Curating my nightstand knicknacks, I unpack
a Nicaraguan cigar box of oddities - a golden ring,
Tinkerbell pin, nickels unpocketed, my high school girlfriend.
I unroll her, still unwrinkled after the years,
just her edges want to curl like a slight smile. I kiss
her cheek; ask how she stays happy in such a tight spot.
She blows an imaginary smoke ring. We never lit up,
but I remember once on a plane from Paris
she’d uncrossed her smooth legs, leaned close, with a hand
on my knee, to say she’d feel cooler with a cigarette.
I ask her now to tell me of surprise and regret. Like what
does she hear me stutter in my sleep? Pursuit,
she says, circling two fingers, shaking her head. Pursuit.
Nodding and pursing my lips, I close the lid.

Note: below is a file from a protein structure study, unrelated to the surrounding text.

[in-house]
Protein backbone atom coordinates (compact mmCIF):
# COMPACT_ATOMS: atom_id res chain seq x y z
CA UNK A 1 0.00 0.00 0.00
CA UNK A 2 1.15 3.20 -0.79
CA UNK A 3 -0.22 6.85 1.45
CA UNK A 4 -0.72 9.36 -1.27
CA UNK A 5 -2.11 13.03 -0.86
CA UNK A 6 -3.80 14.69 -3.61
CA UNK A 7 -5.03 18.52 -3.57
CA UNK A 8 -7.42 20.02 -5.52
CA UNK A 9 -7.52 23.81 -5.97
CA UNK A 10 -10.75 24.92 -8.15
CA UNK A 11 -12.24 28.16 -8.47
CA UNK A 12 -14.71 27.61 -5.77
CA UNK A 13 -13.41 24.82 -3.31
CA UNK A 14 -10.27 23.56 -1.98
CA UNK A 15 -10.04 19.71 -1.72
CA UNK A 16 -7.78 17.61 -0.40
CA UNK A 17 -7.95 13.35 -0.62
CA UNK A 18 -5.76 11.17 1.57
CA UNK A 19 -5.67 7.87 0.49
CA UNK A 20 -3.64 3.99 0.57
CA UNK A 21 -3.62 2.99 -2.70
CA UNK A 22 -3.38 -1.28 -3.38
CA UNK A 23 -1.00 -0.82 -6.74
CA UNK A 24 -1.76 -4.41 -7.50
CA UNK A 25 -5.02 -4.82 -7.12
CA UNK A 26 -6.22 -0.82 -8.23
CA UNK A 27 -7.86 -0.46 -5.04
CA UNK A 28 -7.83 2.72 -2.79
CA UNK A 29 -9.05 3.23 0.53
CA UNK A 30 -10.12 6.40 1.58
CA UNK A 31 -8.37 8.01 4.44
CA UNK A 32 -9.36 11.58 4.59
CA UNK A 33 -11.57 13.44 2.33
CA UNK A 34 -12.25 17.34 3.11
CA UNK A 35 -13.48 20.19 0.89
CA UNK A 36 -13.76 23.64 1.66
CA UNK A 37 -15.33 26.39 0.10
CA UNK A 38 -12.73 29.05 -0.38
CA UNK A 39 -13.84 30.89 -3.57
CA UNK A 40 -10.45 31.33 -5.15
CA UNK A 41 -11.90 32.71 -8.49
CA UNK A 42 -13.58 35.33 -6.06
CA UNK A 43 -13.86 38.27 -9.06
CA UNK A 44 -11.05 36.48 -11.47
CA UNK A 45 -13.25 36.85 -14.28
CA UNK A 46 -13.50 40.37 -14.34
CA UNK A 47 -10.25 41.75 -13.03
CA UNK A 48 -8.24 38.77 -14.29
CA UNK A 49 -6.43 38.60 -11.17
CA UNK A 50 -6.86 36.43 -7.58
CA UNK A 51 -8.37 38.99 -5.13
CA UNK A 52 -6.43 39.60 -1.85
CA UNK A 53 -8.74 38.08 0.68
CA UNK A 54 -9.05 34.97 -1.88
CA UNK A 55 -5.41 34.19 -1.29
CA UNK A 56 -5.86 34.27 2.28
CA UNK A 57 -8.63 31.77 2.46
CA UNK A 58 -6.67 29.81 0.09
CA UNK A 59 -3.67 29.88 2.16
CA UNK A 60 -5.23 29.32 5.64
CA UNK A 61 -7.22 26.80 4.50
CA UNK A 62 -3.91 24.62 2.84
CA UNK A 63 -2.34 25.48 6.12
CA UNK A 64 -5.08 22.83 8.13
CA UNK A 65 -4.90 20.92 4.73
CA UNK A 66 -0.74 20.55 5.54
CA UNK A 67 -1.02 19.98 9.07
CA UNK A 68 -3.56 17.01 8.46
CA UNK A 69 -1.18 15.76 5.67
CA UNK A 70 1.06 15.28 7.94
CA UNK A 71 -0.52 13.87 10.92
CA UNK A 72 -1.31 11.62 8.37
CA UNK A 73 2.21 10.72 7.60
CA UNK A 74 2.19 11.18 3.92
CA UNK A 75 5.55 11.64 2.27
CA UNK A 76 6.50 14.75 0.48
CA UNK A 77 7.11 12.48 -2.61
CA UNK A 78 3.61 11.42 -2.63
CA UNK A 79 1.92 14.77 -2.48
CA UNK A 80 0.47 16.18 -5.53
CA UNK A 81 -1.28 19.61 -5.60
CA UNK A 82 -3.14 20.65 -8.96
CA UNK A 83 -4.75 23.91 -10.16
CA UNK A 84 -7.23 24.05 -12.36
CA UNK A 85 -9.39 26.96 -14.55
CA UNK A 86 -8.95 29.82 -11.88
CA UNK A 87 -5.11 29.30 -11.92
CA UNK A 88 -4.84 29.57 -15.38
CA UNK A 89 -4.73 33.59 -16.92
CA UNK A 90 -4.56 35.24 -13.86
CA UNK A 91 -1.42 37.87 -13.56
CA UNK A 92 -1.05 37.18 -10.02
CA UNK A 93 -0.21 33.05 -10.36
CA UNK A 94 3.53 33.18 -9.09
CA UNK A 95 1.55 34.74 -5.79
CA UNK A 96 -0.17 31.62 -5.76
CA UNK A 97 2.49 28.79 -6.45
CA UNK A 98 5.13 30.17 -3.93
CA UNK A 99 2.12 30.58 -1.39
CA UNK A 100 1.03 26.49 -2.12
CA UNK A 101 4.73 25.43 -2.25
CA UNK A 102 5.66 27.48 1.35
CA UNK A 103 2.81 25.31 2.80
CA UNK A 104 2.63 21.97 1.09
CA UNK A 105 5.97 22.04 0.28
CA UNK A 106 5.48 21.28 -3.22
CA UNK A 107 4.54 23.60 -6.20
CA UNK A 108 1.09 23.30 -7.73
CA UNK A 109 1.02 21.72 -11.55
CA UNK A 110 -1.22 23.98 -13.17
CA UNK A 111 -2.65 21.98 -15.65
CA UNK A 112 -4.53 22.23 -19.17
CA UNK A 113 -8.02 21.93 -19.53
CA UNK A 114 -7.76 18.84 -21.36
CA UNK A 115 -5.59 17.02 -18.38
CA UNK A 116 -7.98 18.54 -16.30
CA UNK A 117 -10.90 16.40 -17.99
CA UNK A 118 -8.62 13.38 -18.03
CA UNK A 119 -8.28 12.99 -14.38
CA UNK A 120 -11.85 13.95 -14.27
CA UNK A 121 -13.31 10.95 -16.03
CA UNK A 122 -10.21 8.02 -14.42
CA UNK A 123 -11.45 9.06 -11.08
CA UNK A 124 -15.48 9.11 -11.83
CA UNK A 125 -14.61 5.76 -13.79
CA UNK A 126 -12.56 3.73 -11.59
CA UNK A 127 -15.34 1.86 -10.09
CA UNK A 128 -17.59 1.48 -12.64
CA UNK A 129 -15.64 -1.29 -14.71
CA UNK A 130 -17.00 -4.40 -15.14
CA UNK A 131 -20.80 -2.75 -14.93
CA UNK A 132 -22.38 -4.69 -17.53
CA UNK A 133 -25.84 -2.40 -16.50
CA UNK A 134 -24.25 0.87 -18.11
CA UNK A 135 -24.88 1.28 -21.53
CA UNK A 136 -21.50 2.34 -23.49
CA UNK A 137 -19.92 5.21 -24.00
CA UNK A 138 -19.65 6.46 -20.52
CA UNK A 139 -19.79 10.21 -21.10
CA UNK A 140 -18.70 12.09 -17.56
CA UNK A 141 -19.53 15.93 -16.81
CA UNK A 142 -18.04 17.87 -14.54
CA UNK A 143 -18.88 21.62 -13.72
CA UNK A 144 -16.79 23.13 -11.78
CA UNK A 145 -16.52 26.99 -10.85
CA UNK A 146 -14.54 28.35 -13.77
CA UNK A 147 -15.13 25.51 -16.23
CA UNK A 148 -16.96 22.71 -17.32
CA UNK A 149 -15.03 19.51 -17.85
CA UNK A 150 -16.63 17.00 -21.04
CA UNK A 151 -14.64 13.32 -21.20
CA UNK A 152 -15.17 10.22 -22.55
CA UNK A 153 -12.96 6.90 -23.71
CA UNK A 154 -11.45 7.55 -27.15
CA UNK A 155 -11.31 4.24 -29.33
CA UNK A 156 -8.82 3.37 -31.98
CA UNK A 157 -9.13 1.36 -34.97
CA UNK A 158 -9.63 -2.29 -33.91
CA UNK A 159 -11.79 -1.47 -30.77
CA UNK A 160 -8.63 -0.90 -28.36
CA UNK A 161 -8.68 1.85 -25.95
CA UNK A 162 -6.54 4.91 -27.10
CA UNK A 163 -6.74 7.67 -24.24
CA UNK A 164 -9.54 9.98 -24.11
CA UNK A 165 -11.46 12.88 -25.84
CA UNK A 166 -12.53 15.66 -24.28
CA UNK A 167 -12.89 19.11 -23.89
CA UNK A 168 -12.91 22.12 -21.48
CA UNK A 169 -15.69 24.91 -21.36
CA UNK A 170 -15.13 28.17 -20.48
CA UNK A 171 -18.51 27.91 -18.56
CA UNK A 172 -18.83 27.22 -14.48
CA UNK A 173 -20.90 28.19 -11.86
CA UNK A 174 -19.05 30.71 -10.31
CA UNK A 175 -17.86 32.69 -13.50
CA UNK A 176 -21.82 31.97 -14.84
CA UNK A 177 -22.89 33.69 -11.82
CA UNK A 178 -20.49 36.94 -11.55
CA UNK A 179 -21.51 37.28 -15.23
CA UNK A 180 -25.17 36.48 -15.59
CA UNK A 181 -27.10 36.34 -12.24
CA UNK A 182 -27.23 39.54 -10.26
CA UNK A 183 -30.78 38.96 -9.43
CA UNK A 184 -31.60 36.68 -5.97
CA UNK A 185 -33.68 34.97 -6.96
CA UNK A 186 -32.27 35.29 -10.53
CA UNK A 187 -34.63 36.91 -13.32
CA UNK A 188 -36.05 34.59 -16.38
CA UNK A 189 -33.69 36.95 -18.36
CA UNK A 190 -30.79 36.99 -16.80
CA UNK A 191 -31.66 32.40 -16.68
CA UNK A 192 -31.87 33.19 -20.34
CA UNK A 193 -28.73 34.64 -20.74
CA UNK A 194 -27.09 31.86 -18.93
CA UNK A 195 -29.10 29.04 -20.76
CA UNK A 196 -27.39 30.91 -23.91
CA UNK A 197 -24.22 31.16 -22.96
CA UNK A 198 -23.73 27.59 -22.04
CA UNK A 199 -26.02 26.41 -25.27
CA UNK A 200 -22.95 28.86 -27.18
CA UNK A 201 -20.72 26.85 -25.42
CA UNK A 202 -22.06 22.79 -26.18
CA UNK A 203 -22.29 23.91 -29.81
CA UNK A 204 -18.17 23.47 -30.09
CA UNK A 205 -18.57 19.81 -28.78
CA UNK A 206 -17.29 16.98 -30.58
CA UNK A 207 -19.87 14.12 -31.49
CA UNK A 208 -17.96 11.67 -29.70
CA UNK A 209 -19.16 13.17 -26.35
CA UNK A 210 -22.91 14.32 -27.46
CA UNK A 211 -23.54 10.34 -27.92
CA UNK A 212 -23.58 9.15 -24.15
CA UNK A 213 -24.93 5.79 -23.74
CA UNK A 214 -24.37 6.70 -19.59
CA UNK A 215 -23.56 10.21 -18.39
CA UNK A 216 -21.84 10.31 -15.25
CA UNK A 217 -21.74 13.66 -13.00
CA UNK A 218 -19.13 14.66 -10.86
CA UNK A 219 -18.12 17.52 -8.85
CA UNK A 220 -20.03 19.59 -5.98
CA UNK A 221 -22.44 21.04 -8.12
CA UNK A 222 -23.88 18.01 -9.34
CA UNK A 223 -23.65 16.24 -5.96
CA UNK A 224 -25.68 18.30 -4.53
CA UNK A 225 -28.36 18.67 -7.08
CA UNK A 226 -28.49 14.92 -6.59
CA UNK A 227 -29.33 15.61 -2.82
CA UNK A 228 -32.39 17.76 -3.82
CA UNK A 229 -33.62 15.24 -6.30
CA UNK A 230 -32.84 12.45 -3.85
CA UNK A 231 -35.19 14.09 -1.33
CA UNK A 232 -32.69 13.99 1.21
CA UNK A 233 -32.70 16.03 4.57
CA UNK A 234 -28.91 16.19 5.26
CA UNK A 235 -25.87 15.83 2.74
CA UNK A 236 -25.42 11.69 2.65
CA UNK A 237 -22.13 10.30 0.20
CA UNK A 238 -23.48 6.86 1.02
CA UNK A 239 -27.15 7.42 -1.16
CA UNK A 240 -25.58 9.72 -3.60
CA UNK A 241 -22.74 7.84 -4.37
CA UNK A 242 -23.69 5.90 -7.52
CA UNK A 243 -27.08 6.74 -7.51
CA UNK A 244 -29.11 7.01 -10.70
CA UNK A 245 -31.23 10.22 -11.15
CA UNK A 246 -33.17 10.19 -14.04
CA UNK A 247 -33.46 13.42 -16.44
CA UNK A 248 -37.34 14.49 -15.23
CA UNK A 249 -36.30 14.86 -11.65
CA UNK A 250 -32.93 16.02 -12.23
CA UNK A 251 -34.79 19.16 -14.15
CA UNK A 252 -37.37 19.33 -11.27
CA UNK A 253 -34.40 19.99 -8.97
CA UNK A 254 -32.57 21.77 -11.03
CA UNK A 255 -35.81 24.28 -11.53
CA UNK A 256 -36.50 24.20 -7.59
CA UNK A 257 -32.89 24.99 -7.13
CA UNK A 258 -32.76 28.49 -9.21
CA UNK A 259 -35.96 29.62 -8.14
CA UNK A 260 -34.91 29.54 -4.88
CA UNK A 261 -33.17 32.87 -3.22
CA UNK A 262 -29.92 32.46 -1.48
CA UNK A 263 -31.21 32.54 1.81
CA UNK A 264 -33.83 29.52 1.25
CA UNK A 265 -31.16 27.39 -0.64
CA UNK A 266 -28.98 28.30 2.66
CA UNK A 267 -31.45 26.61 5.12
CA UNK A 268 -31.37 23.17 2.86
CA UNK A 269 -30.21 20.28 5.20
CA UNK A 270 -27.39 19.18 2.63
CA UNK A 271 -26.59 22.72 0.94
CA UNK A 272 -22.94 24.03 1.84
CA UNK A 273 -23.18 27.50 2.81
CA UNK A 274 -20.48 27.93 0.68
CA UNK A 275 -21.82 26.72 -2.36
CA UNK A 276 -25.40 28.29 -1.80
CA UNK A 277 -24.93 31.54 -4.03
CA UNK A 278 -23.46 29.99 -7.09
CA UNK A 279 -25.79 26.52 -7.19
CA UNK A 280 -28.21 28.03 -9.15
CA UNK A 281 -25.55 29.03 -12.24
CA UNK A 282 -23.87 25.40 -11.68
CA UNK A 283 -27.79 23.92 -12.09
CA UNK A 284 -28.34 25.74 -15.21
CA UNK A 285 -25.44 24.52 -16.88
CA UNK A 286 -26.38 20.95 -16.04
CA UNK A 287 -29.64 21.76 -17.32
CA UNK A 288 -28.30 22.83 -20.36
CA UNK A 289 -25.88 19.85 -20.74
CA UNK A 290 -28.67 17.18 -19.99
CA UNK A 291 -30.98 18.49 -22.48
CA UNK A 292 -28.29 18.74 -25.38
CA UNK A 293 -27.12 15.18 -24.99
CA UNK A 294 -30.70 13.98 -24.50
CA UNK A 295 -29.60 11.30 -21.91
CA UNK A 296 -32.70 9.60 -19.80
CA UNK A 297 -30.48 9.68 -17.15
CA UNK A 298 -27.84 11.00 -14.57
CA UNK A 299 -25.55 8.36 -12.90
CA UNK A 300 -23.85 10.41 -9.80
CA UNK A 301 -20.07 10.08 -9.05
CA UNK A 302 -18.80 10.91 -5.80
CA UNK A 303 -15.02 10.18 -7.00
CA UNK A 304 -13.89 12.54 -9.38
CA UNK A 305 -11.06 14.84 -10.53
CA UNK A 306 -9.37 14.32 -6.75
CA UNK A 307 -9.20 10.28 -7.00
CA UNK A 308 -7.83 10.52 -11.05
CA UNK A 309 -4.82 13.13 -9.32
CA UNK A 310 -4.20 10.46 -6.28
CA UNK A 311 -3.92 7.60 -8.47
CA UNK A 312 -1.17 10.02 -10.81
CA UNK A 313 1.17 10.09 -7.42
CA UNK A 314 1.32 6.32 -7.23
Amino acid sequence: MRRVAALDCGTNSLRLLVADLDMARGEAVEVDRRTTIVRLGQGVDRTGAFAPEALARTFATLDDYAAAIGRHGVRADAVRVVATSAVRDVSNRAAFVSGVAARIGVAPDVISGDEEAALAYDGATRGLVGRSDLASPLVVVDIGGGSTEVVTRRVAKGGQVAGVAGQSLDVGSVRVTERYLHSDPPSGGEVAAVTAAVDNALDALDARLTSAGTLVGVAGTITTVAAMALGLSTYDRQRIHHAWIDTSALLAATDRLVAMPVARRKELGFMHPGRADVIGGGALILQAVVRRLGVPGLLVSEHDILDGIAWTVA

Tulips trees spin in the wind, drop branches in my yard while
their trunks sway the same way, every day, and I don’t really want
them to change. Sometimes, I burn the ends of their thin sticks,
enjoying the taste, remembering campfire nights,
hide and seek in spring thickets. Those woods, untying their hair,
blossoming, someone always chasing me.
Matthew Miller teaches social studies, swings tennis rackets, and writes poetry - all hoping to create home. He and his wife live beside a dilapidating orchard in Indiana, where he tries to shape dead trees into playhouses for his four boys. His poetry has been featured in Whale Road Review, River Mouth Review, Club Plum Journal and Ekstasis Magazine. Twitter: @mattleemiller32